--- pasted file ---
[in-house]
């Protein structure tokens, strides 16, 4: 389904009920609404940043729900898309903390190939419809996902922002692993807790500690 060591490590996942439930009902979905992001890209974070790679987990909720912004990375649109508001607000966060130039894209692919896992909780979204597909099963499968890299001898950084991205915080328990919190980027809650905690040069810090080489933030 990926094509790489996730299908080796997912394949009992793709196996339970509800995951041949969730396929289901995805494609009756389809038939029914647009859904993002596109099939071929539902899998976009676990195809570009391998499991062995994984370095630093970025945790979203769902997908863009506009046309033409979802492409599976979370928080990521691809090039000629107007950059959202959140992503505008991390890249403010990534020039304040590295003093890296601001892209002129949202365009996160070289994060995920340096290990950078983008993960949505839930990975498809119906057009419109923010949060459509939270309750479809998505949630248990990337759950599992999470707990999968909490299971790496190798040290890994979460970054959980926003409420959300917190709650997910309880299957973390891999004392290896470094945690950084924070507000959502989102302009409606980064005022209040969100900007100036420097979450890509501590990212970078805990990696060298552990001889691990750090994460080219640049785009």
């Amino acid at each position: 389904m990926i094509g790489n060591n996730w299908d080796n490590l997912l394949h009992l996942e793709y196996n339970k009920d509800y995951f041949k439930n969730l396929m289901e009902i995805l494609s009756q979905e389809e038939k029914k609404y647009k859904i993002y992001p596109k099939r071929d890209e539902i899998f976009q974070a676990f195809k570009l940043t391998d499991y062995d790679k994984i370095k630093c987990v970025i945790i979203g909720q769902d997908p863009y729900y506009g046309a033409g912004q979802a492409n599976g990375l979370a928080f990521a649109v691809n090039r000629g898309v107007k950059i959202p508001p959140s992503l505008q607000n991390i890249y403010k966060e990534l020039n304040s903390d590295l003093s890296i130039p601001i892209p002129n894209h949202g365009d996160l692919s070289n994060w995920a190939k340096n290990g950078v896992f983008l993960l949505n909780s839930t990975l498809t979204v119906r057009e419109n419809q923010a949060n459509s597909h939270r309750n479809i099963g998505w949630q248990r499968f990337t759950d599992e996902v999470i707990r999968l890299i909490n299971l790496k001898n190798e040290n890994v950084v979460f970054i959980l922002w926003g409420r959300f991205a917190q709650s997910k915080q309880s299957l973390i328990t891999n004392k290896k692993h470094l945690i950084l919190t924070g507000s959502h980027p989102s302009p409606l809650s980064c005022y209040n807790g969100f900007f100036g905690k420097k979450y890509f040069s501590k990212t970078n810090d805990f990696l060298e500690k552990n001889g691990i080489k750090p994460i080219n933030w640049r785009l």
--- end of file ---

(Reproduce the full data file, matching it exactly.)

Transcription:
[in-house]
């Protein structure tokens, strides 16, 4: 389904009920609404940043729900898309903390190939419809996902922002692993807790500690 060591490590996942439930009902979905992001890209974070790679987990909720912004990375649109508001607000966060130039894209692919896992909780979204597909099963499968890299001898950084991205915080328990919190980027809650905690040069810090080489933030 990926094509790489996730299908080796997912394949009992793709196996339970509800995951041949969730396929289901995805494609009756389809038939029914647009859904993002596109099939071929539902899998976009676990195809570009391998499991062995994984370095630093970025945790979203769902997908863009506009046309033409979802492409599976979370928080990521691809090039000629107007950059959202959140992503505008991390890249403010990534020039304040590295003093890296601001892209002129949202365009996160070289994060995920340096290990950078983008993960949505839930990975498809119906057009419109923010949060459509939270309750479809998505949630248990990337759950599992999470707990999968909490299971790496190798040290890994979460970054959980926003409420959300917190709650997910309880299957973390891999004392290896470094945690950084924070507000959502989102302009409606980064005022209040969100900007100036420097979450890509501590990212970078805990990696060298552990001889691990750090994460080219640049785009």
């Amino acid at each position: 389904m990926i094509g790489n060591n996730w299908d080796n490590l997912l394949h009992l996942e793709y196996n339970k009920d509800y995951f041949k439930n969730l396929m289901e009902i995805l494609s009756q979905e389809e038939k029914k609404y647009k859904i993002y992001p596109k099939r071929d890209e539902i899998f976009q974070a676990f195809k570009l940043t391998d499991y062995d790679k994984i370095k630093c987990v970025i945790i979203g909720q769902d997908p863009y729900y506009g046309a033409g912004q979802a492409n599976g990375l979370a928080f990521a649109v691809n090039r000629g898309v107007k950059i959202p508001p959140s992503l505008q607000n991390i890249y403010k966060e990534l020039n304040s903390d590295l003093s890296i130039p601001i892209p002129n894209h949202g365009d996160l692919s070289n994060w995920a190939k340096n290990g950078v896992f983008l993960l949505n909780s839930t990975l498809t979204v119906r057009e419109n419809q923010a949060n459509s597909h939270r309750n479809i099963g998505w949630q248990r499968f990337t759950d599992e996902v999470i707990r999968l890299i909490n299971l790496k001898n190798e040290n890994v950084v979460f970054i959980l922002w926003g409420r959300f991205a917190q709650s997910k915080q309880s299957l973390i328990t891999n004392k290896k692993h470094l945690i950084l919190t924070g507000s959502h980027p989102s302009p409606l809650s980064c005022y209040n807790g969100f900007f100036g905690k420097k979450y890509f040069s501590k990212t970078n810090d805990f990696l060298e500690k552990n001889g691990i080489k750090p994460i080219n933030w640049r785009l």